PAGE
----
A couple days later we had top-notch craft cocktails, complete with a single hulking cube of crystal clear ice — a telltale sign of a bar that's serious about mixology — at Mercato Bar and Kitchen located on sidewalk café packed Aurora Street (weather permitting, naturally), just around the corner from the Ithaca Commons, the city's outdoor pedestrian mall.
Another must-stop is ice cream at nostalgic favorite Purity Dairy, where the cross-collaboration with Gimme! for the mocha fudge flavor yields stellar results.
And then there's all the wine. Finger Lakes wine country is an ideal day trip from Ithaca, with plenty of routes to chose from. Dr. Konstantin Frank planted the area's first viniferous vines fifty years ago, an act of boldness that created an unlikely industry.
Many Finger Lakes wines are unremarkable, while others, such as the widely lauded Ravines, Dr. Frank, and Hermann J. Wiemer, have brought us back repeatedly, and new promising enterprises keep cropping up.
An extensive pinot noir barrel tasting with Tom Higgins at Heart and Hands Winery left my husband bursting with newfound pride for the region's winemaking accomplishments.
After a scenic loop from Cayuga to Seneca Lake that took us through Seneca Falls, this boosterism grew unfettered with a stop at Finger Lakes Distilling. Brian McKenzie, an Elmira, NY native, and Thomas Earl McKenzie, a southerner (no relation), use a stunning German-made custom still to craft a range of spirits using locally produced raw materials.
Back in Ithaca, in a charming narrow rehabilitated vernacular structure that we randomly came upon while driving through a less picturesque industrial district, Frédéric Bouché, originally from France, purchases brandy from the McKenzies to make the fortified wines he bottles under his Ports of New York label.
WHERE TO STAY
The William Henry Miller Inn is a charming B&B located in an historic 19th-century house located downtown but conveniently near Cornell and the College Hill area.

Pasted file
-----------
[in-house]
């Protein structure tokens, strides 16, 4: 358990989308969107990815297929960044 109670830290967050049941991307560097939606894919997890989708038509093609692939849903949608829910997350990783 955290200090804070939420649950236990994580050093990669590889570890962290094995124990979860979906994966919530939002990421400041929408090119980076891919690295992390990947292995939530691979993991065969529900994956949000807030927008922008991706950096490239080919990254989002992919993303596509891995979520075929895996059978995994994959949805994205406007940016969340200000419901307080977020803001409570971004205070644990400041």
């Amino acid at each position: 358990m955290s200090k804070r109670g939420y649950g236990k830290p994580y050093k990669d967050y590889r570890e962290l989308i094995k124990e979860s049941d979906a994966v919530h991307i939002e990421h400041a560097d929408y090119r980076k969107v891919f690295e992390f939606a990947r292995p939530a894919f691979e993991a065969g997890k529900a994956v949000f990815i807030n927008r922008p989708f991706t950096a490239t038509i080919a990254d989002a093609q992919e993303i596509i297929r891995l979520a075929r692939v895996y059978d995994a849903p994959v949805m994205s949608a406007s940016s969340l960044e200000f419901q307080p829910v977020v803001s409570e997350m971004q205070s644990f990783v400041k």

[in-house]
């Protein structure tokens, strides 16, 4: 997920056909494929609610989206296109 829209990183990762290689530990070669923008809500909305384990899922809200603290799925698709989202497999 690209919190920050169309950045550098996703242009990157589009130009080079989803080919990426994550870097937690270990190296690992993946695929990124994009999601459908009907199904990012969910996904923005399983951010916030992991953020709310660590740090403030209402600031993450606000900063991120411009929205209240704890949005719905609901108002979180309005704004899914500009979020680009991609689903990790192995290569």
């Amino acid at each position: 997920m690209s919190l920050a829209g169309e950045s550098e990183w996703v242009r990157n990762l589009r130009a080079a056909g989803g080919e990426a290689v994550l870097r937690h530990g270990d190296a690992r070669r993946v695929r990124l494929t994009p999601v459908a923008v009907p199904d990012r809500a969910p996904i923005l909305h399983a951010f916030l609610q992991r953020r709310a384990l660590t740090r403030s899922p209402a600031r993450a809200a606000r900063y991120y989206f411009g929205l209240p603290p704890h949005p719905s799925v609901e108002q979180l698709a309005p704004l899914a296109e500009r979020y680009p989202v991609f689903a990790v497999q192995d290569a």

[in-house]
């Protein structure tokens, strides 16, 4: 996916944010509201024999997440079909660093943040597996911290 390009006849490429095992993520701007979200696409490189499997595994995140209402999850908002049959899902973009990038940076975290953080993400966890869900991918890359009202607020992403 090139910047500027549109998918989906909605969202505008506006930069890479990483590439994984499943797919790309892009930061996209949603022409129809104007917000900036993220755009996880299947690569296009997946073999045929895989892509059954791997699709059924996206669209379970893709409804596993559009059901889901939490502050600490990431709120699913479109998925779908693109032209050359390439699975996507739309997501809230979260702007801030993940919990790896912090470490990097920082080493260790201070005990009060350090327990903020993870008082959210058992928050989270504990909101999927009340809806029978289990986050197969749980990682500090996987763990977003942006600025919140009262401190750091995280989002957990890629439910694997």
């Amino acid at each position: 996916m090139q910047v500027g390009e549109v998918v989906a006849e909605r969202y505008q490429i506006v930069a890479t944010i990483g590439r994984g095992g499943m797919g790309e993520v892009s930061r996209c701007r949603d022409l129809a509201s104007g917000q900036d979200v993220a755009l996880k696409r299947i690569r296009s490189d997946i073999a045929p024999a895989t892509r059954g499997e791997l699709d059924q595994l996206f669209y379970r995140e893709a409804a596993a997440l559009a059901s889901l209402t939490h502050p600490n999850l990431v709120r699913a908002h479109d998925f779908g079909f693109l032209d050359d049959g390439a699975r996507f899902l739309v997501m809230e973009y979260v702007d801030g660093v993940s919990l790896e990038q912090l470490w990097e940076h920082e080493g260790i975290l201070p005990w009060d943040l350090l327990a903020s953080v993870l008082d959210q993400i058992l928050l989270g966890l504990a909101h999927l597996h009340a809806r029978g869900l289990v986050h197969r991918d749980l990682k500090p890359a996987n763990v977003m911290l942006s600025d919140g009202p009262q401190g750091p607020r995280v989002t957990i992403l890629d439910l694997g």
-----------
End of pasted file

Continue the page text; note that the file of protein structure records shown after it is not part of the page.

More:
The Statler Hotel on campus is affiliated with the Cornell School of Hotel Administration, so the students who comprise a portion of the staff are very motivated to ensure guests are pleased.
A perfectly utilitarian, if relatively generic, option is the Holiday Inn smack downtown, just a block from the Moosewood, the Ithaca Commons and other points of interest.
HOW TO GET THERE
Ithaca is about a four-and-a-half hour drive from New York City. There is a small regional airport, but flights often fall victim to the whims of the harsh winter.
Fortunately, there's another option: Syracuse Hancock Airport is about a one-hour drive, and is connected to other hubs along the eastern seaboard and the Midwest.
If you have a particular fondness for ice and cold, then Ithaca can be beautiful in the winter. But let's be honest: Ithaca and the Finger Lakes is much more pleasant and fun in the summer when average temps are somewhere around 80. (This past June was much hotter, however.) A drop dead gorgeous fall season inevitably follows.
See all locations mentioned in this itinerary. (Google Map)
BEST OF THE WEB
Deep Lakes, Icy Climate, Great Wine by Eric Asimov (New York Times)